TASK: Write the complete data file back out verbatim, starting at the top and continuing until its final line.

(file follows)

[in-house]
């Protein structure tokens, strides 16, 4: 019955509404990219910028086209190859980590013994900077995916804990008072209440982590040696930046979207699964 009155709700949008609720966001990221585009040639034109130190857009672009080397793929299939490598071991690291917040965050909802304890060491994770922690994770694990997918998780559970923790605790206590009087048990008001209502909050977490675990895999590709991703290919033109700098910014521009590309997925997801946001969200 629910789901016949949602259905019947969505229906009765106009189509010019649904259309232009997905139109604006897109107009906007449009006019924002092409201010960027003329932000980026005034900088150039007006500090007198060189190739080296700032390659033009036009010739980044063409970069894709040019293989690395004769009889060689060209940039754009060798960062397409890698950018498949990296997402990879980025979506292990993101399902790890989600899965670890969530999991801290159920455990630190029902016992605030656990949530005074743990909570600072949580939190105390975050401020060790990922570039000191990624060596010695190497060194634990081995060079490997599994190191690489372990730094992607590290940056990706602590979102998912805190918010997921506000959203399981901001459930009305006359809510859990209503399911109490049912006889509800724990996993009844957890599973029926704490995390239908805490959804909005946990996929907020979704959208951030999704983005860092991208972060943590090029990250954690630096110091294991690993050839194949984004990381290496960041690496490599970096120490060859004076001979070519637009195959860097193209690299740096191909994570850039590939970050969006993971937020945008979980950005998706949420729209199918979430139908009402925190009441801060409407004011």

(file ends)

[in-house]
């Protein structure tokens, strides 16, 4: 019955509404990219910028086209190859980590013994900077995916804990008072209440982590040696930046979207699964 009155709700949008609720966001990221585009040639034109130190857009672009080397793929299939490598071991690291917040965050909802304890060491994770922690994770694990997918998780559970923790605790206590009087048990008001209502909050977490675990895999590709991703290919033109700098910014521009590309997925997801946001969200 629910789901016949949602259905019947969505229906009765106009189509010019649904259309232009997905139109604006897109107009906007449009006019924002092409201010960027003329932000980026005034900088150039007006500090007198060189190739080296700032390659033009036009010739980044063409970069894709040019293989690395004769009889060689060209940039754009060798960062397409890698950018498949990296997402990879980025979506292990993101399902790890989600899965670890969530999991801290159920455990630190029902016992605030656990949530005074743990909570600072949580939190105390975050401020060790990922570039000191990624060596010695190497060194634990081995060079490997599994190191690489372990730094992607590290940056990706602590979102998912805190918010997921506000959203399981901001459930009305006359809510859990209503399911109490049912006889509800724990996993009844957890599973029926704490995390239908805490959804909005946990996929907020979704959208951030999704983005860092991208972060943590090029990250954690630096110091294991690993050839194949984004990381290496960041690496490599970096120490060859004076001979070519637009195959860097193209690299740096191909994570850039590939970050969006993971937020945008979980950005998706949420729209199918979430139908009402925190009441801060409407004011």